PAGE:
The jaguar is the largest cat in the Americas. The largest adult males occasionally weigh more than 300 pounds (148 kilograms). Jaguars living in heavily forested areas are considerably smaller than those from populations in more open areas such as the Pantanal of Brazil and the Llanos of Venezuela. The jaguar is the only living representative of the genus Panthera found in the New World. They have spots pattern; its markings have larger, broken-edged rosettes with small black spots inside them, making them distinct from leopard marking. Jaguars have a large head, stocky build, and relatively short limbs compared to others in their genus. Melanism (black coats) occurs in some populations.
Historically, jaguars ranged from the southern United States (Texas, Arizona, and New Mexico) through Mexico and Central America to Venezuela, the Guianas, Brazil, and northern Argentina. Current distribution is in a broad belt from central Mexico through Central America to South America as far south as the northern portion of Argentina. Within that range, only populations in Amazonia, Venezuela, and the Guianas are sustaining or increasing. See range map
Jaguars swim well and tend to live near water. They prefer habitats such as rainforest and seasonally flooded swamp areas. Some also live in thorn scrub woodland and dry deciduous forest. Jaguars have been found at elevations as high as 12,467 feet (3,800 meters) in Costa Rica, but typically avoid montane forest and have not been found in the high plateau of central Mexico or above 8,858 feet (2,700 meters) in the Andes.
More than 85 species have been recorded in the jaguar's diet. They prefer large prey such as peccary, deer, tapir, and capybara, but jaguars will eat almost anything that can be caught. In areas with lots of cattle ranching, domestic livestock may become the most frequently targeted prey species. Jaguars are the only big cat that regularly kills prey (especially capybaras) by piercing the skull with their canines. It is possible that the massive head and stout canines are an adaptation for "cracking open" well-armored reptilian prey such as land tortoises and river turtles.
Their survival of the great Pleistocene extinction, which saw the disappearance of many large ungulates and their predators, may be due in part to the jaguar's ability to take advantage of a super-abundant prey base of aquatic reptiles (turtles, caimans, and snakes).
Jaguars are solitary, territorial carnivores. The territories of males are larger than those of females and may overlap several females’ territory. After a gestation of about 101 days, females give birth to one to four cubs (though usually two) that become independent in 1.5 to two years. Males mature sexually in three to four years, females in two to three years. In captivity, jaguars are probably the longest lived of any species of cat, with a few individuals living longer than 30 years.
Although they were once heavily hunted for their skins, this threat has declined drastically since the mid-1970s when anti-fur campaigns reduced the popularity of coats made from spotted cats and CITES controls progressively shut down international markets. Today high deforestation rates, which fragment jaguar populations and make them more vulnerable to continuing persecution by humans, threaten most populations. Regardless of legal protection, people often shoot jaguars on sight, especially in areas with cattle ranches. Because jaguars eat lots of cattle where cattle are abundant, some farmers hire hunters to pursue local jaguars. Such conflict is the most urgent conservation issue facing jaguars. People have tried simply relocating problem animals in Brazil and Venezuela, but the results so far are inconclusive. Attempts to relocate problem individuals in Belize found that jaguars often return to stock killing.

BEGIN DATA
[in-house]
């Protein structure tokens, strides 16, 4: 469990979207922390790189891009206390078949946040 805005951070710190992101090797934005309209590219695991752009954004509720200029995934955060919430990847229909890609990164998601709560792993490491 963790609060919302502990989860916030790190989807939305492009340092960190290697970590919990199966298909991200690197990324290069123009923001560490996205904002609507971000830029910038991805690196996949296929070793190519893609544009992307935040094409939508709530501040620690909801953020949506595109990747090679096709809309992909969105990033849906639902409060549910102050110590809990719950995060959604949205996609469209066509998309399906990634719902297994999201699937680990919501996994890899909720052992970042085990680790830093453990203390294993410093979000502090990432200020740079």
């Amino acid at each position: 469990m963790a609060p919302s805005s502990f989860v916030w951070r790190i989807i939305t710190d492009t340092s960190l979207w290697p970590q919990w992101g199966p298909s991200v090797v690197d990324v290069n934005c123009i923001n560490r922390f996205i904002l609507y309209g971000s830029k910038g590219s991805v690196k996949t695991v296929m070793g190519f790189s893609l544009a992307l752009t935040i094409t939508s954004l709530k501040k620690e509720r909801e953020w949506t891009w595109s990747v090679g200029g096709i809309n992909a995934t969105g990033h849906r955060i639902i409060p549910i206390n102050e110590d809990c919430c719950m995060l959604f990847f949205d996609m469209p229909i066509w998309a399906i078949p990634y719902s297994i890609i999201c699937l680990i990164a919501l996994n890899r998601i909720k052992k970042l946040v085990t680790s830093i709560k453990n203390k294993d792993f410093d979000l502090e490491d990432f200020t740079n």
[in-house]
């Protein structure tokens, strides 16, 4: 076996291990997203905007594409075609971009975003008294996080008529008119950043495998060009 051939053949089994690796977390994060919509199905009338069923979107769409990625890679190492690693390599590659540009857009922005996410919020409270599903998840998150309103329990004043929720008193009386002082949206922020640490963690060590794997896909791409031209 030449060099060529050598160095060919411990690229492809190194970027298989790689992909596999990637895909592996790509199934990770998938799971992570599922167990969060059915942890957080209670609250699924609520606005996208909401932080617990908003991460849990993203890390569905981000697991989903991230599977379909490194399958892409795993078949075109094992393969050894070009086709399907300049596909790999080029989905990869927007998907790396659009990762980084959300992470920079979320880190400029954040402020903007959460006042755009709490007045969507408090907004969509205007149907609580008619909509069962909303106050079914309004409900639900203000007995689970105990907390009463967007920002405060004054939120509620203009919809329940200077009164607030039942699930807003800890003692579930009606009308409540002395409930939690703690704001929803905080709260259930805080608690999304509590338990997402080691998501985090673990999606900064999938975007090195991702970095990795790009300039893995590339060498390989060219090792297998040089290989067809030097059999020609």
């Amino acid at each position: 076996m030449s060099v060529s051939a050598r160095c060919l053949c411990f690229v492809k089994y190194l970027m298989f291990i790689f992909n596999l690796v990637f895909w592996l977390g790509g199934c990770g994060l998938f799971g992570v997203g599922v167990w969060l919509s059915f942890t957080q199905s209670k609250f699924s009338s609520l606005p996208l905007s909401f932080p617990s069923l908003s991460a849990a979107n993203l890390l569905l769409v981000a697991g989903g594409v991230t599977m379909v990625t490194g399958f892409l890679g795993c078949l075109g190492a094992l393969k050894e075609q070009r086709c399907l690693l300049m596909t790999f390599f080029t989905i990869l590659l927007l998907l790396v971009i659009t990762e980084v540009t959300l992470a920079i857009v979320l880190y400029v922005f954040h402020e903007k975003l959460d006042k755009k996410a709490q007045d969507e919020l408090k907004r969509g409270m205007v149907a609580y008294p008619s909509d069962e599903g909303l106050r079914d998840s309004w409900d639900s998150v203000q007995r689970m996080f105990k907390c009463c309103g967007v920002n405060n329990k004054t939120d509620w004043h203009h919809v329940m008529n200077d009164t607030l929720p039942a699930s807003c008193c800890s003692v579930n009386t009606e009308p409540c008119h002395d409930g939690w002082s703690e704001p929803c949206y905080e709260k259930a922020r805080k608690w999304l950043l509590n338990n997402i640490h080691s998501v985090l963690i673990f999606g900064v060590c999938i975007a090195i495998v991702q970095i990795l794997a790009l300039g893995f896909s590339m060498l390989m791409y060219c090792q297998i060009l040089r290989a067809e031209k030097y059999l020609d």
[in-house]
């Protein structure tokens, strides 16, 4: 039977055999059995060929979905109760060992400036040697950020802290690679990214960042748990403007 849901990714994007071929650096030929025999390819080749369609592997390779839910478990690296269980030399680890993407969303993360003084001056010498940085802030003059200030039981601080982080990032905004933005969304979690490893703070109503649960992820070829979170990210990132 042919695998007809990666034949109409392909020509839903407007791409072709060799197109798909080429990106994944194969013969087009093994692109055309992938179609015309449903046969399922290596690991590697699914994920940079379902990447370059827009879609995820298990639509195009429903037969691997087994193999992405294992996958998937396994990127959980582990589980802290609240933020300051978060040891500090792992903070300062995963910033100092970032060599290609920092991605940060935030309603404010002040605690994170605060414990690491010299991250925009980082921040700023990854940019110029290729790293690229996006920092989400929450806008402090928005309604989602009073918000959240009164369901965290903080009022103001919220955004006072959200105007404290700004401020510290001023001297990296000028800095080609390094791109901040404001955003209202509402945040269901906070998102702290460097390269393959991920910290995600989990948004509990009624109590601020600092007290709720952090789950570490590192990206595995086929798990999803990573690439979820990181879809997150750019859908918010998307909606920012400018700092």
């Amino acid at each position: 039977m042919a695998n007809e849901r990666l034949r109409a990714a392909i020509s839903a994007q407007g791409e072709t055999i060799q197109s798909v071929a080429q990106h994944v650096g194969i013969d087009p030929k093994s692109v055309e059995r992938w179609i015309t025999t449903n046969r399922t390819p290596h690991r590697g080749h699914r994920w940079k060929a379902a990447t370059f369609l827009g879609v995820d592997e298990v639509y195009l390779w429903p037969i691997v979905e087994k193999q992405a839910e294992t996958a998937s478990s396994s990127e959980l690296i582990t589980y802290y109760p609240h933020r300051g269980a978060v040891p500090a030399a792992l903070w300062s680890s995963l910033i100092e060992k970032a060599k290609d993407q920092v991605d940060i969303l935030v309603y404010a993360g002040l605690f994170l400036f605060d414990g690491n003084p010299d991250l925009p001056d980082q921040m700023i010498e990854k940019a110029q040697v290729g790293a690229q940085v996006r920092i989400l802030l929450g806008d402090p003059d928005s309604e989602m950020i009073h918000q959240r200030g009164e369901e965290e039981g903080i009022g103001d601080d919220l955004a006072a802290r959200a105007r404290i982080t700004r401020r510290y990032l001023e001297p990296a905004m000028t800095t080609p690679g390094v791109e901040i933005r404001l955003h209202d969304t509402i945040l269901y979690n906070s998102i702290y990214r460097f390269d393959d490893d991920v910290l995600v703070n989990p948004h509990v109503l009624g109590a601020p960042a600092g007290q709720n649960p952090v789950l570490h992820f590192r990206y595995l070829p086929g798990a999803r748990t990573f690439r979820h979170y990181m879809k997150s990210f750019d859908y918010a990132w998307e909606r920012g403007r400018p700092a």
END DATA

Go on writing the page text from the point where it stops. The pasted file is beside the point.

The IUCN listed the jaguar as near threatened on its 2008 Red List. The U.S. Fish and Wildlife Service lists the jaguar as endangered. CITES lists them on Appendix I.
The AZA Jaguar Species Survival Plan (SSP) encourages and supports conservation and education projects that promote the survival of the jaguar in nature. Until recently, jaguars in North American zoo collections were largely of unknown origin but, recently, wild-born individuals from Peru and Venezuela have been acquired. A separate genetic line from Mexico has also been imported. Ultimately, the SSP hopes to possess only jaguars that can be traced to some part of the wild. The SSP doesn’t focus on a single subspecies of jaguar because of the relative abundance of some populations, especially in Amazonia, and because it appears likely that additional founders from range countries will be periodically available for years to come. The SSP's target population for the North American zoo population is 120 individuals.
Jaguars are difficult to study in the field, but research in the Pantanal of southern Brazil, the llanos of central Venezuela, and in the Cockscomb Mountains of Belize have shed light on many aspects of their behavioral biology. Although true protection is still lacking in most parts of their range, protection in the Cockscomb Basin is in that a large tract of land is set aside specifically for jaguars.